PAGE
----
I agree with JolleyG ... I like whatever you choose to write. Following every surgical event in my life, I wanted to share those memories with anyone willing to listen. My best surgery story .. as a cute little nurse assisted the handsome young intern stitching me up following the birth of my first child, he asked her out on a date! I felt like a peeping Tom witnessing their flirtation in the operating room.
Posted by: Jeanne in Oregon | Friday, October 14, 2011 at 03:07 PM
I love how your words transport us directly to and allow us to share in your every emotion and experience.
Speaking of words, today I thoroughly enjoyed "saperlipoppet" - which sounds British when I try to say it. I could use a good sound-bite from a compliant Espinasse teenager. Not a volunteer in sight these days, is there? :o)
re: "OWCH. When I look back on your wedding picture, you are so angelic and graceful. I'm sure Ms Owch could easily see how you won his heart. Thanks for taking us back in time.
Posted by: Karen Whitcome (Towson, MD. USA) | Friday, October 14, 2011 at 03:15 PM
Dear Kristen, as someone else who has spent the last 3 months dealing with skin cancer surgeries (all done and taken care of now :-)), I really appreciate these stories, the finding of interest and humor in situations which must be nerve wracking...thank you for your words!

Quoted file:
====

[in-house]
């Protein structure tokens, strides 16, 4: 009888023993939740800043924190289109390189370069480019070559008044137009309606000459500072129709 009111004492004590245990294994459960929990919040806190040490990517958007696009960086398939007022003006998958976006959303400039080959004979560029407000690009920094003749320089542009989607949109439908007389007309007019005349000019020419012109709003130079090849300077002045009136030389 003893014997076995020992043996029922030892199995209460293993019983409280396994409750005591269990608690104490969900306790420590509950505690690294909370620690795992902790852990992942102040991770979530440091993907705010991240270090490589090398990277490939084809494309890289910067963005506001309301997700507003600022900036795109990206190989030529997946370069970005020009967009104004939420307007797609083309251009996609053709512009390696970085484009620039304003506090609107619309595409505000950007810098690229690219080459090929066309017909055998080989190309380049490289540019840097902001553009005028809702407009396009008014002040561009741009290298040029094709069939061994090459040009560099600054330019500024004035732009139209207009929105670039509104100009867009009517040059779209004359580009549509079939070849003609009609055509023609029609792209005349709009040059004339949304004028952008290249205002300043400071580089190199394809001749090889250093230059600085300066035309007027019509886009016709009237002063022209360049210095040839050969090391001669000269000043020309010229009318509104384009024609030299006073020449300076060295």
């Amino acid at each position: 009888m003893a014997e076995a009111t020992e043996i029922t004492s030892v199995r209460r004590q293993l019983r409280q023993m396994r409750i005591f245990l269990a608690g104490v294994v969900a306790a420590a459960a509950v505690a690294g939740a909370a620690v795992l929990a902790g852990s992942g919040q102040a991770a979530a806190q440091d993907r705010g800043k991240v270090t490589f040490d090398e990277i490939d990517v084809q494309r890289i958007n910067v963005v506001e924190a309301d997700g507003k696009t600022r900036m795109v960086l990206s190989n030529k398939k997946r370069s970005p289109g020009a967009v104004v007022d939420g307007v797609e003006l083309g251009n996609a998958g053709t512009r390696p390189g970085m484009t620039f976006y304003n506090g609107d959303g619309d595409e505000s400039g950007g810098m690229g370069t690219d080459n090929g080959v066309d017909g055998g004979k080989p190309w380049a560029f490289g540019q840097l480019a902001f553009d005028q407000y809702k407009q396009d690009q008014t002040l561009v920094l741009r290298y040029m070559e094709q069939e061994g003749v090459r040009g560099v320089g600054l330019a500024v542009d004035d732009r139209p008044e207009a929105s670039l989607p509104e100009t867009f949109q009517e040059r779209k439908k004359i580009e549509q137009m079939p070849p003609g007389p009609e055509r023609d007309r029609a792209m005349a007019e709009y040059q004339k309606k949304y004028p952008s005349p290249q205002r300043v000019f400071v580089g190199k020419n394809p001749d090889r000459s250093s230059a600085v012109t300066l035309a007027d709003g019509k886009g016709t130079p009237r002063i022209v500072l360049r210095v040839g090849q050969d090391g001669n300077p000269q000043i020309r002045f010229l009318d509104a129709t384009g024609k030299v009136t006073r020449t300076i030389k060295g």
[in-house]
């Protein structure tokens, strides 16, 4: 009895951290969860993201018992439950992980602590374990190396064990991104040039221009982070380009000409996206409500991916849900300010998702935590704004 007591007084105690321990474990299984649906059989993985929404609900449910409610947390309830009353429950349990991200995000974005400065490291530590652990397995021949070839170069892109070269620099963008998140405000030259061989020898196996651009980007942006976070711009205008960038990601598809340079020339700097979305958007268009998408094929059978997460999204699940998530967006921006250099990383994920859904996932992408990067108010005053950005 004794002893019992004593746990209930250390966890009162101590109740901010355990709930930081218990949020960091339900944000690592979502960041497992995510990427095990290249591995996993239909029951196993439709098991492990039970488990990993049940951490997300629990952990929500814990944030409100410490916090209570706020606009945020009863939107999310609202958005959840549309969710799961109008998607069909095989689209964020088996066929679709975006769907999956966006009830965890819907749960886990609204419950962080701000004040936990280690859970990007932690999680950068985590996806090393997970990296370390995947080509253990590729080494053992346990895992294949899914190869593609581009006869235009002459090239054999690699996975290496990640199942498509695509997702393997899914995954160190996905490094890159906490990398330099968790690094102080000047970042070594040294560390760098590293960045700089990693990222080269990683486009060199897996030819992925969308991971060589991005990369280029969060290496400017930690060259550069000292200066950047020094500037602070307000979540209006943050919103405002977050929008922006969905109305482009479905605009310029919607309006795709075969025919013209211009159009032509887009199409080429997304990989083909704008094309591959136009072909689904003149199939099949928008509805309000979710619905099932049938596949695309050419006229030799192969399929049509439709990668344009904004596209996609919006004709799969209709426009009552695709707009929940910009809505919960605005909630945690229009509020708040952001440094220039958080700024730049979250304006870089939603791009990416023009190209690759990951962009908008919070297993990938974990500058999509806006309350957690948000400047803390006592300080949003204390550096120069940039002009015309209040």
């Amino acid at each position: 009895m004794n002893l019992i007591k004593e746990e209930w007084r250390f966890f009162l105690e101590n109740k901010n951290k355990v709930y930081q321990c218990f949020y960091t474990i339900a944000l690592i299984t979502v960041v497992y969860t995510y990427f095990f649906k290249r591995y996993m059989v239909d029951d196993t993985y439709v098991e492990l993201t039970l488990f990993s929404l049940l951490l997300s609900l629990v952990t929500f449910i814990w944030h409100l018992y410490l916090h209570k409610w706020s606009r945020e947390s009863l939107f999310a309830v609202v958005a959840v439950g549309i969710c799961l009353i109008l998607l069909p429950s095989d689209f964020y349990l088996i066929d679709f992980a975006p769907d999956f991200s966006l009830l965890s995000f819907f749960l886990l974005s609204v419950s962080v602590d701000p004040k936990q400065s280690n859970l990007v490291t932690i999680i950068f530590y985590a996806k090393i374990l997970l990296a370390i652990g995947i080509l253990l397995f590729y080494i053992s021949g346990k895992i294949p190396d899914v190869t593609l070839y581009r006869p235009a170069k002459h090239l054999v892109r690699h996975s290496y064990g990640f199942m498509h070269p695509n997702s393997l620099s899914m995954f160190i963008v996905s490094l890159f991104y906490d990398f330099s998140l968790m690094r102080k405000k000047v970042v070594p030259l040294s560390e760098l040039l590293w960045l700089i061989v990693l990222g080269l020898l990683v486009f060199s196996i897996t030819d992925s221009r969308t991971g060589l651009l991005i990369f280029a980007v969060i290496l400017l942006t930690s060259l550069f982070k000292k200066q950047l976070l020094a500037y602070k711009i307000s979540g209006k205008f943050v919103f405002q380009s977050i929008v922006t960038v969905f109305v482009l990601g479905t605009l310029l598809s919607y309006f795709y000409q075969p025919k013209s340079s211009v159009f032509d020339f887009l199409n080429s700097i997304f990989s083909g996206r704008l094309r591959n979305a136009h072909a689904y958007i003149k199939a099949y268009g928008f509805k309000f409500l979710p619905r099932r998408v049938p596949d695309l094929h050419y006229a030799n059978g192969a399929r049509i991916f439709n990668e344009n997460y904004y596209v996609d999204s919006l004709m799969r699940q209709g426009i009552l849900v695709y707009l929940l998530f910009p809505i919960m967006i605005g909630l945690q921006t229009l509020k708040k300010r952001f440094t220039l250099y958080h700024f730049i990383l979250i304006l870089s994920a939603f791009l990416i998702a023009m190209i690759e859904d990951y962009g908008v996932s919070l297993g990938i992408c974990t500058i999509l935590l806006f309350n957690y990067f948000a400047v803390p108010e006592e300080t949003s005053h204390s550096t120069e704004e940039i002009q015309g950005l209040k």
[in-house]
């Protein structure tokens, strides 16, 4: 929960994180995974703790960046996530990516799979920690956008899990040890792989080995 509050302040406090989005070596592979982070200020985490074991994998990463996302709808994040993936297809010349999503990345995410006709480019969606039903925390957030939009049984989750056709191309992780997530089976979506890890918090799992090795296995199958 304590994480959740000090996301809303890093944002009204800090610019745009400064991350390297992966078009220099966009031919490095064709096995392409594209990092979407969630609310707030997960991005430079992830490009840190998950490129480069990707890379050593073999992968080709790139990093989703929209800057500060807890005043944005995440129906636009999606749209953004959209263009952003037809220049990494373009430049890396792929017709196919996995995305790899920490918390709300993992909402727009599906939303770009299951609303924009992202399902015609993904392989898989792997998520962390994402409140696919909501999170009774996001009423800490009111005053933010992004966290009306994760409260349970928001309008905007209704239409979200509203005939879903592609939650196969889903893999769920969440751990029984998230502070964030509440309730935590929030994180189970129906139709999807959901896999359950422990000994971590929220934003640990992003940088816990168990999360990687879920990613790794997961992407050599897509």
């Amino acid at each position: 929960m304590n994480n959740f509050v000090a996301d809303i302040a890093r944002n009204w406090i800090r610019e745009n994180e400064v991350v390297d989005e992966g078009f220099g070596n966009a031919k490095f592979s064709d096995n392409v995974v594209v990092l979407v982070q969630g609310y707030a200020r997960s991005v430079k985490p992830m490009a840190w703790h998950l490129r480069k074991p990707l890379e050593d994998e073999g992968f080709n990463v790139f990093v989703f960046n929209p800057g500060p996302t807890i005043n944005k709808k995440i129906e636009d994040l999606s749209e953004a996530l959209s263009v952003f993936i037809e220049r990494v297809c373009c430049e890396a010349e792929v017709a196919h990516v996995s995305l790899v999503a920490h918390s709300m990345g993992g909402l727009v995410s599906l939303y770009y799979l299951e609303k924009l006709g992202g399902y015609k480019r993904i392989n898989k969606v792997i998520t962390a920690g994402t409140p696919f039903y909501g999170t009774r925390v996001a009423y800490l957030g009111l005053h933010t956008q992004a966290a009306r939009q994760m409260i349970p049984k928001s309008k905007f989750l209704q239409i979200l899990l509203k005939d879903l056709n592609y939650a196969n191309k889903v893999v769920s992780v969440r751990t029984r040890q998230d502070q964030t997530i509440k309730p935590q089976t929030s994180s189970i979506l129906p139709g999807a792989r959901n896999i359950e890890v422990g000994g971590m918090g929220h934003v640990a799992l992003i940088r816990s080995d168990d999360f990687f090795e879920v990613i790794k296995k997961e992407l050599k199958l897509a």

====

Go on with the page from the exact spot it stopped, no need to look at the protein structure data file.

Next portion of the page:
Posted by: Diane | Friday, October 14, 2011 at 03:23 PM
We are not bored or turned off by your descriptions of your hospital experience. How else would we gain insight into what it's like to be in a French hospital? Keep writing about it. You are educating us.
Posted by: mhwebb | Friday, October 14, 2011 at 03:28 PM
Good on you, Kristen, for sharing ALL of your life with us. Keeping you in my prayers.
Posted by: Zann | Friday, October 14, 2011 at 04:18 PM
Bonjour Kristen...I have enjoyed reading about your French skin surgery. I have had Mohs surgery five times here in Tucson...on my nose and above my eyebrow. Know exactly what you have been through....although your account sounds MUCH more dramatic than my memory of Mohs serves me.
Anyway I hope your recovery has been perfect and that, as I have learned, you can see NO evidence of the evil slice taken out of your face.
Regards...Susie Kaylor, Tucson
Posted by: Susie Kaylor | Friday, October 14, 2011 at 04:39 PM
Bravo Madame Espinasse!
Votre histoire est charmante et votre écriture s'améliore avec chaque mot!
OK, so i cheated and used my translator for the Francais sentence. But I LOVE your story of le bloc opératoire. As a hospital Pharmacist with many years working with patients, I love your story from your side.